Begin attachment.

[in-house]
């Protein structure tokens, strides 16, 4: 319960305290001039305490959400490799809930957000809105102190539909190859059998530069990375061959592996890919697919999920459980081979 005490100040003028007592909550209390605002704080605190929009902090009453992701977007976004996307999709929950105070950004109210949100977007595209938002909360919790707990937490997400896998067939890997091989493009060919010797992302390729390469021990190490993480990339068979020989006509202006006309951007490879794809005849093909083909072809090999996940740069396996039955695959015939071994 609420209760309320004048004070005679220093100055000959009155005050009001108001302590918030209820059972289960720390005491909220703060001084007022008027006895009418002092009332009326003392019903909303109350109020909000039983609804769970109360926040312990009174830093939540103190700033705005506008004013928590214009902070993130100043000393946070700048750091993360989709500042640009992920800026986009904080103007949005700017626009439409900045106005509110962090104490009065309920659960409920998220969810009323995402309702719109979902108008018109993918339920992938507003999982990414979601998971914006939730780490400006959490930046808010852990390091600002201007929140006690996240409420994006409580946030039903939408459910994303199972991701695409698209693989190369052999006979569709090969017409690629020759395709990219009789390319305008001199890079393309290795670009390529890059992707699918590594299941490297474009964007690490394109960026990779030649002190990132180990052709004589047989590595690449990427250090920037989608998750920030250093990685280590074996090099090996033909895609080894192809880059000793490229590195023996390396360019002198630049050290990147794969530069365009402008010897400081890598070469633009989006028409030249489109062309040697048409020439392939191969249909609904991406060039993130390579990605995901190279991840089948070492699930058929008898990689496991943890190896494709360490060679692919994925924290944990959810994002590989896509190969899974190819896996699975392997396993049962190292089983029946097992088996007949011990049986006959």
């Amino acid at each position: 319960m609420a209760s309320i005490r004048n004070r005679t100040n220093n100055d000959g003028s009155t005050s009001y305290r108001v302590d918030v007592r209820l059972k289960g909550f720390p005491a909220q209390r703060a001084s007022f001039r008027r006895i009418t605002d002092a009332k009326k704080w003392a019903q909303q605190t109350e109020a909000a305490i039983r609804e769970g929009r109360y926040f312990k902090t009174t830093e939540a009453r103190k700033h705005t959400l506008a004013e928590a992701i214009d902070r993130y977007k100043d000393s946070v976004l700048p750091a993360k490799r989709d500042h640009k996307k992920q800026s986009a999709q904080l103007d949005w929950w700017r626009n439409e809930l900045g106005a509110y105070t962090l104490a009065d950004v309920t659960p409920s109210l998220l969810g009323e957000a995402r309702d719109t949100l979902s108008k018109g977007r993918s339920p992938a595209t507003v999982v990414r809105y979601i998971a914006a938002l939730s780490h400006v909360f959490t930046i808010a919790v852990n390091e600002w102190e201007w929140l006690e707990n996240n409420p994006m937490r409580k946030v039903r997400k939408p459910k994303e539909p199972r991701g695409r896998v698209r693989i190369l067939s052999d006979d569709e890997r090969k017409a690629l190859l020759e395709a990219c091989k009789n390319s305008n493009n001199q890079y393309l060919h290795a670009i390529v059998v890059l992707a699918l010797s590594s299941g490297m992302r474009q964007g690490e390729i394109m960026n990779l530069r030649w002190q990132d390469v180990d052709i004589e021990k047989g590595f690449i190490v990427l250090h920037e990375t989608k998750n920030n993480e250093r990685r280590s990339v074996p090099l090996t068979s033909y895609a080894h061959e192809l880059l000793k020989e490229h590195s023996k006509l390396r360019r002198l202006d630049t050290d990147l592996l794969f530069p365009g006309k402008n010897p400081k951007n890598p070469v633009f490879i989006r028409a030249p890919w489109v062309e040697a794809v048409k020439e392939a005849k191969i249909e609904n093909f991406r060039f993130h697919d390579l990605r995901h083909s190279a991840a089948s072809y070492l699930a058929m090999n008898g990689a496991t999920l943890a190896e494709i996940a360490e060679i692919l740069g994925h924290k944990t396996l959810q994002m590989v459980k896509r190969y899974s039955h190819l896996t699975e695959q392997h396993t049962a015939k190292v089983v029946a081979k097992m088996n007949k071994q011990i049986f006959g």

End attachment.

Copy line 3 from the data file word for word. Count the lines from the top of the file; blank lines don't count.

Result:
């Amino acid at each position: 319960m609420a209760s309320i005490r004048n004070r005679t100040n220093n100055d000959g003028s009155t005050s009001y305290r108001v302590d918030v007592r209820l059972k289960g909550f720390p005491a909220q209390r703060a001084s007022f001039r008027r006895i009418t605002d002092a009332k009326k704080w003392a019903q909303q605190t109350e109020a909000a305490i039983r609804e769970g929009r109360y926040f312990k902090t009174t830093e939540a009453r103190k700033h705005t959400l506008a004013e928590a992701i214009d902070r993130y977007k100043d000393s946070v976004l700048p750091a993360k490799r989709d500042h640009k996307k992920q800026s986009a999709q904080l103007d949005w929950w700017r626009n439409e809930l900045g106005a509110y105070t962090l104490a009065d950004v309920t659960p409920s109210l998220l969810g009323e957000a995402r309702d719109t949100l979902s108008k018109g977007r993918s339920p992938a595209t507003v999982v990414r809105y979601i998971a914006a938002l939730s780490h400006v909360f959490t930046i808010a919790v852990n390091e600002w102190e201007w929140l006690e707990n996240n409420p994006m937490r409580k946030v039903r997400k939408p459910k994303e539909p199972r991701g695409r896998v698209r693989i190369l067939s052999d006979d569709e890997r090969k017409a690629l190859l020759e395709a990219c091989k009789n390319s305008n493009n001199q890079y393309l060919h290795a670009i390529v059998v890059l992707a699918l010797s590594s299941g490297m992302r474009q964007g690490e390729i394109m960026n990779l530069r030649w002190q990132d390469v180990d052709i004589e021990k047989g590595f690449i190490v990427l250090h920037e990375t989608k998750n920030n993480e250093r990685r280590s990339v074996p090099l090996t068979s033909y895609a080894h061959e192809l880059l000793k020989e490229h590195s023996k006509l390396r360019r002198l202006d630049t050290d990147l592996l794969f530069p365009g006309k402008n010897p400081k951007n890598p070469v633009f490879i989006r028409a030249p890919w489109v062309e040697a794809v048409k020439e392939a005849k191969i249909e609904n093909f991406r060039f993130h697919d390579l990605r995901h083909s190279a991840a089948s072809y070492l699930a058929m090999n008898g990689a496991t999920l943890a190896e494709i996940a360490e060679i692919l740069g994925h924290k944990t396996l959810q994002m590989v459980k896509r190969y899974s039955h190819l896996t699975e695959q392997h396993t049962a015939k190292v089983v029946a081979k097992m088996n007949k071994q011990i049986f006959g």